Greg McNeilly, and the DeVos funded Freedom fund were unusually quiet. The all-things-go except true equality “Freedom Fund” was silent on the issue, offering no opinion, no support, or any insight where it stands with regard to racial preferences. Apparently, this influential, well financed, political advocacy group had no qualms about the state constitution being squashed by activist judges.
The overturning of the Sixth Circuit Court may have positive impact on other Michigan imperatives.
The US Supreme Court decision today was probably an easy one.
In a 6-2 ruling. (see KG’s article for a link) the court upheld the ban enacted by Michigan voters in 2006; Proposal 2, the Michigan Civil Rights Initiative. Race shall NOT be used in admission policies in our colleges and public institutions, or for purposes of employment or contracting through government. From the Detroit News
The ruling championed the right of the voters to set policy in writing their own state constitutions.
“Perhaps, when enacting policies as an exercise of democratic self-government, voters will determine that race-based preferences should be adopted. The constitutional validity of some of those choices regarding racial preferences is not at issue here,” Kennedy wrote. The decision here “is simply that the courts may not disempower the voters from choosing which path to follow.”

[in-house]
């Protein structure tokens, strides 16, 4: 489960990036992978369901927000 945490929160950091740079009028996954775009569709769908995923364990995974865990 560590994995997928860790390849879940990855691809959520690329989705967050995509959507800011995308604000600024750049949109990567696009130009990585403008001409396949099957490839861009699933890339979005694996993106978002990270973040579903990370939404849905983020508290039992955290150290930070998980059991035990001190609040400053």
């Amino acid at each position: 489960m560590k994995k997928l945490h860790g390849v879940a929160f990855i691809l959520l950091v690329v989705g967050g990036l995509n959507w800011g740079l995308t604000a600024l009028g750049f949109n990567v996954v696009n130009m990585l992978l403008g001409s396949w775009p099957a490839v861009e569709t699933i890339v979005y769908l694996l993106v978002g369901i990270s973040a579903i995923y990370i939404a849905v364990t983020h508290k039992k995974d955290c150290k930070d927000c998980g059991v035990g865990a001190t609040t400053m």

Michigan Attorney General Bill Schuette, who appealed the appeals court ruling, hailed the justices decision.
That was a free promo, Bill. Lets start working on the next battle shall we? – JG
There is no doubt Michigan’s Attorney General carried this one across the finish line, but the argument was simple on a number of levels.
The 4 R’s: Read It; Reduce It; Repeal It; Reform It
Dan thinks the three R’s are great for schools. But Congress need’s 4 R’s:
Read It. Dan actually thinks it’s crazy that this should even need to be said, but the biggest change you could make to Congress is to make them all read the bills they’re voting on. Washington’s biggest messes are coming from legislation no one has read.
Reduce It. We’re $13 trillion in the hole, and on the brink of a financial meltdown that will ruin the nation because Congress won’t stop spending. Dan will. It will be hard. It will take lots of sacrifice. But we can’t leave this debt for our kids to pay back.
Repeal It. The health care bill is a mess. It needs to be repealed, and replaced with real reforms to put patients–not bureaucrats–in charge of health care.
Reform It. Out with the career politicians. Out with the special interests. And in with the voices of taxpaying American citizens who agree that enough is enough.
“He’s our hometown boy.” Said one of the executive committee members of a vote taken this last Thursday.
The vote, was one by the executive board of the Grand Traverse County Republican Party on whether to endorse State Senate Candidate Wayne Schmidt over Greg MacMaster in the 37th State Senate primary contest. The vote to choose one candidate over another in partisan (GOP) races would normally be considered off the table except under extraordinary circumstances. At least that is how it is designated in the by-laws of a number of other GOP county parties.
Questions must be asked. Is it prudent or even a legitimate practice? Is it fair to the candidates? Is it fair to the membership, and does it misrepresent the opinion of the party at-large?